A low-cost experiment on the value and popularity of a skateboard facility in Portola Valley got rolling Wednesday, Nov. 13.
A consensus on the Town Council gave the go-ahead to staff and the Parks & Recreation Committee to proceed with a 12-month trial of a temporary quarter-pipe skateboarding ramp at Town Center.
The $1,500 wooden ramp would sit at one end of the town's multi-purpose "sport court." A net would separate it from the adjacent tennis courts, and another net could be used to separate it from one of the basketball hoops on the sport court.
The ramp would sit on the court and not be permanently attached; its weight would keep it in place, said a skateboarding authority present at the council meeting.
The ramp's placement will limit basketball opportunities to half-court games, which is not expected to be a hardship since most of the basketball activity is inside the three-point zone, said Jon Myers, chair of the town's Parks & Recreation Committee.
The earliest a ramp could be available for skating is late February, Town Manager Nick Pegueros told the Almanac. In between now and then would be an analysis, evaluation and public hearing at the town's Architectural and Site Control Commission, which would advise the council on an ordinance. The ASCC may take it up in late January or early February.
The town would engage an architect to consult on the project. Taking that step would bolster the town's position should legal issues arise, Mr. Pegueros said.
A quarter-pipe ramp allows skaters to roll up the ramp, balance the board at the top in various ways, and roll back down. The committee began with a half-pipe that would have had two balance points and allowed skaters to roll back and forth between them, but its size worked against it, Mr. Myers said.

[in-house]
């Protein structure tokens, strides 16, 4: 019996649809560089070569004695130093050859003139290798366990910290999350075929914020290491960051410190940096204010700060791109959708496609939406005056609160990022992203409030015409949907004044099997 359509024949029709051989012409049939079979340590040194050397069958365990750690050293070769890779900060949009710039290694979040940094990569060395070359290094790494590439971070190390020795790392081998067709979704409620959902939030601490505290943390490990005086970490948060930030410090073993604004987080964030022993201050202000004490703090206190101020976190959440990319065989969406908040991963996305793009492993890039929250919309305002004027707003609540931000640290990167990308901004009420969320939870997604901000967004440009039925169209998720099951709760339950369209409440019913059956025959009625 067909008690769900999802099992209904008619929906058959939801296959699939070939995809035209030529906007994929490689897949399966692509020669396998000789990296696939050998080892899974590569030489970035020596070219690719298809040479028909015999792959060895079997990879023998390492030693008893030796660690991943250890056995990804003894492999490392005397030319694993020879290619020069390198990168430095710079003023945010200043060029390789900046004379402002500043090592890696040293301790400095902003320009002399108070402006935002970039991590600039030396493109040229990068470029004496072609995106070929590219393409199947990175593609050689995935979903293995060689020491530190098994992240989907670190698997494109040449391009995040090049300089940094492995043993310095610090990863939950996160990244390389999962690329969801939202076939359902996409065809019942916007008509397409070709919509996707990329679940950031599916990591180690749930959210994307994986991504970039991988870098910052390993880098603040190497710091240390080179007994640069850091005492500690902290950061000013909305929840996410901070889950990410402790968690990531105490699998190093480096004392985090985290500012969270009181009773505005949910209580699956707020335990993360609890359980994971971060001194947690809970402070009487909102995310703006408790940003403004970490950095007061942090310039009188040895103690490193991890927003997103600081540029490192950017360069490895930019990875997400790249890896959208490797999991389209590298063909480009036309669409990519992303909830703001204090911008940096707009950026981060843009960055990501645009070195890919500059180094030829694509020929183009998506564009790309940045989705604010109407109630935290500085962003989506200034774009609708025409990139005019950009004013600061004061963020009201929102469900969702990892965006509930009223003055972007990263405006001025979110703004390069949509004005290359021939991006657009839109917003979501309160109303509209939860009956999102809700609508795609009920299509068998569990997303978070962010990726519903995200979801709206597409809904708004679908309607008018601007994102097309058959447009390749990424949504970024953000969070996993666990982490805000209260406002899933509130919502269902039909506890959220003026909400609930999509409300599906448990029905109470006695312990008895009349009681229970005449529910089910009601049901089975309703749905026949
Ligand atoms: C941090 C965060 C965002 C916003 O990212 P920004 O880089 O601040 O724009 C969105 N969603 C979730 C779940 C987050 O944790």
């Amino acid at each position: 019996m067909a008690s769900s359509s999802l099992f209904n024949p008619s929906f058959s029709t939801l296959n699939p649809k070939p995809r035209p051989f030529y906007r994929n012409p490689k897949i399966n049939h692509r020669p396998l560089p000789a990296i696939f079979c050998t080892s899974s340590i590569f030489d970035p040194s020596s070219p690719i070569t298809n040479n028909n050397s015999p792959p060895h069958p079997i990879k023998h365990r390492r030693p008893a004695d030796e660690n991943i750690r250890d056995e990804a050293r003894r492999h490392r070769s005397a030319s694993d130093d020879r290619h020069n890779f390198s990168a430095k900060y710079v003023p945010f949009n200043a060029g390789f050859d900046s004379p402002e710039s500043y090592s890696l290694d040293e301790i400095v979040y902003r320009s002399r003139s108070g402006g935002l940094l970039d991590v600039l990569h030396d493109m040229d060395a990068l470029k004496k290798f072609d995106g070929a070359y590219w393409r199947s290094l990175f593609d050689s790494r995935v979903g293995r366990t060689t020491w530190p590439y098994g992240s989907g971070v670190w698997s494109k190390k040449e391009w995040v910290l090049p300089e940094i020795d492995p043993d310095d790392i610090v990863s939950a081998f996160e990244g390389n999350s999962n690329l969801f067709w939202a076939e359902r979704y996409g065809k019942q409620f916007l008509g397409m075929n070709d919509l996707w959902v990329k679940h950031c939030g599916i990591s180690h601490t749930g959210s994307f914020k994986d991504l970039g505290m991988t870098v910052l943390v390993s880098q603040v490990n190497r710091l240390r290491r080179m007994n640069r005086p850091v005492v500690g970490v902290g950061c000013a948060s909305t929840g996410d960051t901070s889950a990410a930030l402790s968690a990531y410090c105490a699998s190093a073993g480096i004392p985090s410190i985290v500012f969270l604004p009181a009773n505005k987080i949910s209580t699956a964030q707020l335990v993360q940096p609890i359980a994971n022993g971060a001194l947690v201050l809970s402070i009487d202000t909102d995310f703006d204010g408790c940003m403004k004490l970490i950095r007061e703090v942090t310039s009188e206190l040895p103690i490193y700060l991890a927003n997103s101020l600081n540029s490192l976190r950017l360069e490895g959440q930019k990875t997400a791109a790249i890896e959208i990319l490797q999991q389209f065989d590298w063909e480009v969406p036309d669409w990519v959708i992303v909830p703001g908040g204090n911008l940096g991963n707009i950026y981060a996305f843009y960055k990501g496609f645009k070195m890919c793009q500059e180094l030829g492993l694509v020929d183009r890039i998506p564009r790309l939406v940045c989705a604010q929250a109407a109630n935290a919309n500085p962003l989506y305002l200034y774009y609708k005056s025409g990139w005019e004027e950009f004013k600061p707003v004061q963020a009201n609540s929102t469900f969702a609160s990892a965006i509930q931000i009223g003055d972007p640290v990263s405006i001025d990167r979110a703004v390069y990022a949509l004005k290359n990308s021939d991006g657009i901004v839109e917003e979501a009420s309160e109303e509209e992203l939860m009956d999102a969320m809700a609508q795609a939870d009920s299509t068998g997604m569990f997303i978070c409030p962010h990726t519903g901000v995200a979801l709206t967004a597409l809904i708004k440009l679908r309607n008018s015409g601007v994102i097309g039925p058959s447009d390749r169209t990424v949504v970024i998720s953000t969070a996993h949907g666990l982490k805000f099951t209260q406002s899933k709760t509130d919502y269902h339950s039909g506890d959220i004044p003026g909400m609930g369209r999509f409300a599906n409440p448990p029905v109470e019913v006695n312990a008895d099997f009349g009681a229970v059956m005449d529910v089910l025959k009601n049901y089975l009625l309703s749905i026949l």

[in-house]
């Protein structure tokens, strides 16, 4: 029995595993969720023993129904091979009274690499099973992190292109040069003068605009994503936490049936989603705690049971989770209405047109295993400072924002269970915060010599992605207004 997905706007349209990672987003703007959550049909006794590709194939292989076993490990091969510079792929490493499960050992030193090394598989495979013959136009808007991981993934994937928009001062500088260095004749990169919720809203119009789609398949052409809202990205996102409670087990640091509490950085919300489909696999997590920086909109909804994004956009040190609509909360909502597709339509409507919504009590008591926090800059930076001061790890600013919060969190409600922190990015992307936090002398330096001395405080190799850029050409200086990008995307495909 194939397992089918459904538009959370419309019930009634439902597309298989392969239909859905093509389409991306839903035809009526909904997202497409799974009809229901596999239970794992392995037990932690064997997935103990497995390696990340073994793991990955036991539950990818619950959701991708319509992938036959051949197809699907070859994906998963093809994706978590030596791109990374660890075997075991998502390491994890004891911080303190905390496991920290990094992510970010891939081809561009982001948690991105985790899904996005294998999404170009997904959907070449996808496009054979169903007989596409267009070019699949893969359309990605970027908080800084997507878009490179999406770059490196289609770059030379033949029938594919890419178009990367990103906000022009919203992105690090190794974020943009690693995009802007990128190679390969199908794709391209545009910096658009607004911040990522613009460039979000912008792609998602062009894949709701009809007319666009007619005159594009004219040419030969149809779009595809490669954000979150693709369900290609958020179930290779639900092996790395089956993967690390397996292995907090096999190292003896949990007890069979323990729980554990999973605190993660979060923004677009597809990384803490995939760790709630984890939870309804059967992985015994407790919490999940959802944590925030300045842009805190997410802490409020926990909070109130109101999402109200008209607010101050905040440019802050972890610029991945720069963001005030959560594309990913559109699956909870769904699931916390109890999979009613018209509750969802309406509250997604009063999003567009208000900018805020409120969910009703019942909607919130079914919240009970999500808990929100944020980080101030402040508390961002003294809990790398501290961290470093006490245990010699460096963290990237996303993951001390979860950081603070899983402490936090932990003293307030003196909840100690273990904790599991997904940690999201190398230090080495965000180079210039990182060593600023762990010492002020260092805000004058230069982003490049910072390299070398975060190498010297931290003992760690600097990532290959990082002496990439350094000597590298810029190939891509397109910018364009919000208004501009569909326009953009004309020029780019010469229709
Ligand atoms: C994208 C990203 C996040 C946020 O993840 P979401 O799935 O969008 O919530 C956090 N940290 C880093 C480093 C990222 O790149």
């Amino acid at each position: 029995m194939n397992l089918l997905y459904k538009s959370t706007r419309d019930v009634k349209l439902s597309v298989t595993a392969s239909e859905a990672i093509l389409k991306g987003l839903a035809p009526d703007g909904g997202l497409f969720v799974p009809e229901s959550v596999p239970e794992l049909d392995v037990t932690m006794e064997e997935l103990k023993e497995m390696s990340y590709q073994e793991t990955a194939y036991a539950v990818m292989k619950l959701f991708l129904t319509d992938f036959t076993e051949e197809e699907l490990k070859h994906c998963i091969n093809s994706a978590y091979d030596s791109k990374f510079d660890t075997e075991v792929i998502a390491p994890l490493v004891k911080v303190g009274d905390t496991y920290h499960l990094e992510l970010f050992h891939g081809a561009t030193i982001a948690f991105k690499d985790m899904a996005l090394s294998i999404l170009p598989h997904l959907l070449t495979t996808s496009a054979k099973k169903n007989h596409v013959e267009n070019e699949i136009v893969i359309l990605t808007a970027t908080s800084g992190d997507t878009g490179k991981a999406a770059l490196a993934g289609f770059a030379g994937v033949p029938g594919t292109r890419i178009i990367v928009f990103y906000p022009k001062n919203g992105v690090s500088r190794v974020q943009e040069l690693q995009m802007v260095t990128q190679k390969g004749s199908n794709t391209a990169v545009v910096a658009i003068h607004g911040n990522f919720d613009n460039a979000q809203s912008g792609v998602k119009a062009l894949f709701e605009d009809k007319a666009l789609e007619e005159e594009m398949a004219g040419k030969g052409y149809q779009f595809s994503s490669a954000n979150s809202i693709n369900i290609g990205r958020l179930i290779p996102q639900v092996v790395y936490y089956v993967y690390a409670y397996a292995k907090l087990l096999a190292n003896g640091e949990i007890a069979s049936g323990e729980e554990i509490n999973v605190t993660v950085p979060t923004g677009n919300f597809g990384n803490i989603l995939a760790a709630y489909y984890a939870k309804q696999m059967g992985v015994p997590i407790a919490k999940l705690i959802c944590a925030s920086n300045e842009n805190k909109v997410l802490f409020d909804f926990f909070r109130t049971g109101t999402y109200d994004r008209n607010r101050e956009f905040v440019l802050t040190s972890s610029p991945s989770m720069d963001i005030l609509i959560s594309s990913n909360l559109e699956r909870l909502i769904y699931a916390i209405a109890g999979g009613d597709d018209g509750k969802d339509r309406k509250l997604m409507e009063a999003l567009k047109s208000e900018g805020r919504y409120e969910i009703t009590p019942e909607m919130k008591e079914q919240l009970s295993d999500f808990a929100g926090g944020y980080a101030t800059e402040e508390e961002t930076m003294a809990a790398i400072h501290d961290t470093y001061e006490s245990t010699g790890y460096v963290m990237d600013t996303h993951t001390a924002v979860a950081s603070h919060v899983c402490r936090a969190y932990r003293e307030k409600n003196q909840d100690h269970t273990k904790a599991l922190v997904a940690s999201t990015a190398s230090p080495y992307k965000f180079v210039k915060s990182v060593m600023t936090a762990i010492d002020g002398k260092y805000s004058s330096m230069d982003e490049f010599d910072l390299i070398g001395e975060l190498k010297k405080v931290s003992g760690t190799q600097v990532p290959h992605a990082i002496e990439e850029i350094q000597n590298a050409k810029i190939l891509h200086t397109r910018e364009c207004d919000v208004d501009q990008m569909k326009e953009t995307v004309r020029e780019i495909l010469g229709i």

If the trial period is successful, it could lead to a half-pipe ramp either at Town Center or one of several other locations.
In the case of complaints during the trial period, the skating community will have parents serving as liaisons to town staff and the larger community, Mr. Myers said.
The sport court had in its favor a firm, flat surface and a central location, Mr. Myers said in a letter. "It is an all-sports court," he noted in his remarks to the council.
The other locations under consideration were along Alpine Road: near the Rossotti (soccer) Field, the Ford (baseball) Field, and Corte Madera Middle School.
Need for a facility
"There are a lot of skateboarders in town," Mr. Myers said. The ramp is intended as "a place to come together and do something that's fun."
"I'm all for (it)," said Councilman Jeff Aalfs. "I think we should move forward."
"I think it's a great idea," Councilwoman Ann Wengert added.
There is skateboarding going on in town -- at Roberts Market, at Corte Madera Middle School, at Town Center, and along Alpine Road, Mr. Myers said. "I'd rather have them (at the Town Center) than going down Alpine Road," he told the Almanac.
Town staff has asked the kids skating at Town Center to skate inside the campus and not in the parking lot, where they mix with vehicles. "They're not tall and they're on these skateboards and it is difficult to see them," Mr. Pegueros said.
At Town Center, there are low walls that are inviting, and the skateboarders have skated on them, and staff has asked them not to. "They have been very respectful of our requests," Mr. Pegueros said.